Fig. 3 Development of peptic ulcer disease. Source: gi.jhsps.org
In addition, genetic factors are highly linked with the development of peptic ulcer disease, which might have strong clinical and public health implications (Suadicani, Hein, & Gyntelberg, 1999). These factors contribute to the lifetime prevalence of peptic ulcer disease among the people with non-secretors of ABH antigen and Lewis phenotype Le(a+b-). PUD is also prevalent in individuals with O and A phenotypes among the blood groups ABO. Lewis blood group phenotype Le(a+b-) or non-secretors, blood groups A and O are highly attributed with the PUD (Hein, Suadicani, & Gyntelberg, 1997; Suadicani et al., 1999).
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1.5 Lifestyle Practices and Peptic Ulcer Disease
Various lifestyle practices contribute to the development of peptic ulcer. Cigarette smoking is a factor that influences the development of peptic ulcer. It heavily contributes to the complications, incidence, reoccurrences, and mortality, and causes serious delays in the healing process of peptic ulcer disease. Cigarette smoking is a co-factor to H. pylori, and they both create room for the development of peptic ulcer disease (Andersen et al., 2000). The rate of peptic ulcer disease in people who smoke is twice that of people who do not smoke, and cigarette smoking has a dose-dependent effect on the development and incidence of peptic ulcer disease (Ma, Chow, & Cho, 1998).
Peptic ulcer disease is highly associated with the inhalation of cigarette smoke by the smokers and non-smokers. This increases the rate of development of peptic ulcer disease in people with the longer years of smoking. Both light and heavy smokers are at greater risk of developing peptic ulcer than non-smokers, and the risk of developing PUD increases as the number of smoking pack-years increases. It has been understood that one of the major causes of peptic ulcer is correlated to cigarette smoking more than to other behavioral attitudes (Ma et al., 1998). Cigarette smoking promotes the susceptibility of defensive factors and reduces the gastric mucosal protective factors and also creates room for H. pylori infection. Nicotine and smoking increase the stimulation of basal acid output that delays the healing process of peptic ulcer, and this is more evident in cigarette smokers suffering from peptic ulcer disease. They have the tendency to cause increase in the secretion of the gastric acid that is facilitated when the H2-receptors are stimulated by histamine that is released after mast sell degranulation (Maity et al., 2003).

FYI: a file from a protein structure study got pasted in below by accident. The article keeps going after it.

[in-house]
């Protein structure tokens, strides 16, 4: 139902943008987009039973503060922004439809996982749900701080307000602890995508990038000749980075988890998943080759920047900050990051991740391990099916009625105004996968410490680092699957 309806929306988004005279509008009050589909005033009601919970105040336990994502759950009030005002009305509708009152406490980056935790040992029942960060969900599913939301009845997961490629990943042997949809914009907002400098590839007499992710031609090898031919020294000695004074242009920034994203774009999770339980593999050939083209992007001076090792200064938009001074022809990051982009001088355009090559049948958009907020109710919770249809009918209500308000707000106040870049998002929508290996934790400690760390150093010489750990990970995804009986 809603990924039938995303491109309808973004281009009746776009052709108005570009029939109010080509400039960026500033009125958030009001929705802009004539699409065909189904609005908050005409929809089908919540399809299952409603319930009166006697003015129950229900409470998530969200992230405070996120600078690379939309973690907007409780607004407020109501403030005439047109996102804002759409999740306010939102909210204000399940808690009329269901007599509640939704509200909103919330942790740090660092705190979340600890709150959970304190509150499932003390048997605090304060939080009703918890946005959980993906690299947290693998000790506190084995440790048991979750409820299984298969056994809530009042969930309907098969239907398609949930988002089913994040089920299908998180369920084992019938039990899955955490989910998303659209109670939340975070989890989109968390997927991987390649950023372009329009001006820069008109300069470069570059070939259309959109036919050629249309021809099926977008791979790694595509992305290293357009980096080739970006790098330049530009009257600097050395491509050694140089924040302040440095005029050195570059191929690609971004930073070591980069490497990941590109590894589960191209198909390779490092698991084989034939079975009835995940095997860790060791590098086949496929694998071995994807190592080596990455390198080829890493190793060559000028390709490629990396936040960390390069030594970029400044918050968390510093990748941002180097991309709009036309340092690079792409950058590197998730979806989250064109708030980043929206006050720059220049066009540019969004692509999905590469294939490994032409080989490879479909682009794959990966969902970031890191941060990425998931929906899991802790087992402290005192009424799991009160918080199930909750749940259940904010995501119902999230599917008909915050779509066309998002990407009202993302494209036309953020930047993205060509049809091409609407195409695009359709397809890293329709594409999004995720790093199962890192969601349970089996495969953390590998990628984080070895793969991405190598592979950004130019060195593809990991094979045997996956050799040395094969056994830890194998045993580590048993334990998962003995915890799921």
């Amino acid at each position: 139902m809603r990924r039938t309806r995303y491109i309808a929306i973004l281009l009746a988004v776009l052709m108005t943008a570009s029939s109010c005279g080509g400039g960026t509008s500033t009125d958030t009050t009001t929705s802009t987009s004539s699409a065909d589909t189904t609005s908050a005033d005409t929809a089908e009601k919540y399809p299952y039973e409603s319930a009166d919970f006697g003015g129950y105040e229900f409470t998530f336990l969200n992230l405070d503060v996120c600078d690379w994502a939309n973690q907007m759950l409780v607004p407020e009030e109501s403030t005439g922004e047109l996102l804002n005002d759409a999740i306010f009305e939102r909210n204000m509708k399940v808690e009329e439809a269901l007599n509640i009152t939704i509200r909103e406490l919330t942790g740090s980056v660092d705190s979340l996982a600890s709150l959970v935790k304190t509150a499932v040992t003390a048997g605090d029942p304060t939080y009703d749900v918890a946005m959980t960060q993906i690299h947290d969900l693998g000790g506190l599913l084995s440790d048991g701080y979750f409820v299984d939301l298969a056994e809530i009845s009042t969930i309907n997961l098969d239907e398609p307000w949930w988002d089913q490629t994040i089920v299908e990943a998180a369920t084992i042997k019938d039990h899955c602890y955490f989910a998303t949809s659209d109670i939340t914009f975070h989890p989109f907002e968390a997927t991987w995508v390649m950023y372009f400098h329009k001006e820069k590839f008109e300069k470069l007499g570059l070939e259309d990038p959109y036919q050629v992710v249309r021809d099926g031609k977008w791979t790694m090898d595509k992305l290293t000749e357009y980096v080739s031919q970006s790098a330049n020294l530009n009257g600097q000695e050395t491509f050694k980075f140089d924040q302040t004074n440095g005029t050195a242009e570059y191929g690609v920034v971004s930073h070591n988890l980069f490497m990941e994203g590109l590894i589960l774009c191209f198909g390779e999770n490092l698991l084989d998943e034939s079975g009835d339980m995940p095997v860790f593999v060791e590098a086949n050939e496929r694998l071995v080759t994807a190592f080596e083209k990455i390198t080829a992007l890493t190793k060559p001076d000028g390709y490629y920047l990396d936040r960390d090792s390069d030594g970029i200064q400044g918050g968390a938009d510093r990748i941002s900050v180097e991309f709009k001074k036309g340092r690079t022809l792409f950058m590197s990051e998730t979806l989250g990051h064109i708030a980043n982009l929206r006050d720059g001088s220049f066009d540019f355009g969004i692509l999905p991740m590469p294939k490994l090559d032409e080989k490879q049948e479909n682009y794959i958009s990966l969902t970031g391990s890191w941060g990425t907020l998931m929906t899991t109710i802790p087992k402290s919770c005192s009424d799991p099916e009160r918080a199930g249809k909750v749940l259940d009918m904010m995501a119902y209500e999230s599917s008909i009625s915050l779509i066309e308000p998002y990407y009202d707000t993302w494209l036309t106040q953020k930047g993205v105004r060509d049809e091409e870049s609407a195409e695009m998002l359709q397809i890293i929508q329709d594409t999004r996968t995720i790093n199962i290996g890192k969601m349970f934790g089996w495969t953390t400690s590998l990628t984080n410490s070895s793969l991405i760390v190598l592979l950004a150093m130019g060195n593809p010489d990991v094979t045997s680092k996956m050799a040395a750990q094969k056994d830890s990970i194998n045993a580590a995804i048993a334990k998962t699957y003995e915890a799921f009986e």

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Alcohol intake is another risk factor for peptic ulcer disease. It facilitates development of peptic ulcer and causes delay in healing of ulcer perforation in peptic ulcer patients. Dangerous effects of alcohol on peptic ulcer is highly dependent on the dose intake. High consumption of alcoholic drinks has negative effects in the management of peptic ulcer as well as its development (Andersen et al., 2000). It increases the concentration of the basal acid, thereby enabling H. pylori to attack the stomach and duodenal walls. Consumption of over fourteen bottles of alcoholic drinks in a week increases the risk of developing peptic ulcer (Andersen, Jørgensen, Bonnevie, Grønbæk, & Sørensen, 2000).
According to Levenstein (1998), physiological stress contributes to the development of peptic ulcers and it delays the healing process of the disease. Physiological distress is highly connected with the output of gastric acid in patients with peptic ulcer disease. The quantity of acid that get to the duodenum during stressful period might cause a large escalation in the amount of gastric acid. This is a result of missing of meals or a result of change in gastric motility. Individuals that are under stress are likely to sleep less, drink alcohol, and/or smoke cigarettes, and these are risk factors that contribute to the development of peptic ulcer (Levenstein, 1998). The evolution of Helicobacter pylori infection could be facilitated into ulcer by stress through the production of gastric hyperchlorhydria (when the gastric acid in the stomach is higher than the reference range). Through the psychoneuroimmunological (interaction between immune systems, nervous system and psychological processes in the human body) mechanism, the equilibrium balance between Helicobacter pylori can be disrupted by stress. Cigarette smoking is one of the behavioral mediators which create room for